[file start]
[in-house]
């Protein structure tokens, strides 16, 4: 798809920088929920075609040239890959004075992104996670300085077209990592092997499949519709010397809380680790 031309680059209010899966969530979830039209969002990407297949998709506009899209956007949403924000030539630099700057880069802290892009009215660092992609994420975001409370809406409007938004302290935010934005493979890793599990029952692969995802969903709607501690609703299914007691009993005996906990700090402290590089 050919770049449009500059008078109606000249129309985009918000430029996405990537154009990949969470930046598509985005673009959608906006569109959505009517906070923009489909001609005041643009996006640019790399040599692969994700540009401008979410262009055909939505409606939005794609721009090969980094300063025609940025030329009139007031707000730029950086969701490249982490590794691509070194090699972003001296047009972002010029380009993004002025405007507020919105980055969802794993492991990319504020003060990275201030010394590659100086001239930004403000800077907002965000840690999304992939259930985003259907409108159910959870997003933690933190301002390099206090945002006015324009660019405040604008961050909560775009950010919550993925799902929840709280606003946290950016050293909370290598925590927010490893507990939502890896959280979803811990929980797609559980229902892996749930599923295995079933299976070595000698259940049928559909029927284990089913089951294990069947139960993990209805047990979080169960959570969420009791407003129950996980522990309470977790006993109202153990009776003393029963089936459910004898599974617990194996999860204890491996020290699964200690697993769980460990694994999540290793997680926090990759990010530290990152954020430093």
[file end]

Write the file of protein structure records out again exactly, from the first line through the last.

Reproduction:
[in-house]
């Protein structure tokens, strides 16, 4: 798809920088929920075609040239890959004075992104996670300085077209990592092997499949519709010397809380680790 031309680059209010899966969530979830039209969002990407297949998709506009899209956007949403924000030539630099700057880069802290892009009215660092992609994420975001409370809406409007938004302290935010934005493979890793599990029952692969995802969903709607501690609703299914007691009993005996906990700090402290590089 050919770049449009500059008078109606000249129309985009918000430029996405990537154009990949969470930046598509985005673009959608906006569109959505009517906070923009489909001609005041643009996006640019790399040599692969994700540009401008979410262009055909939505409606939005794609721009090969980094300063025609940025030329009139007031707000730029950086969701490249982490590794691509070194090699972003001296047009972002010029380009993004002025405007507020919105980055969802794993492991990319504020003060990275201030010394590659100086001239930004403000800077907002965000840690999304992939259930985003259907409108159910959870997003933690933190301002390099206090945002006015324009660019405040604008961050909560775009950010919550993925799902929840709280606003946290950016050293909370290598925590927010490893507990939502890896959280979803811990929980797609559980229902892996749930599923295995079933299976070595000698259940049928559909029927284990089913089951294990069947139960993990209805047990979080169960959570969420009791407003129950996980522990309470977790006993109202153990009776003393029963089936459910004898599974617990194996999860204890491996020290699964200690697993769980460990694994999540290793997680926090990759990010530290990152954020430093």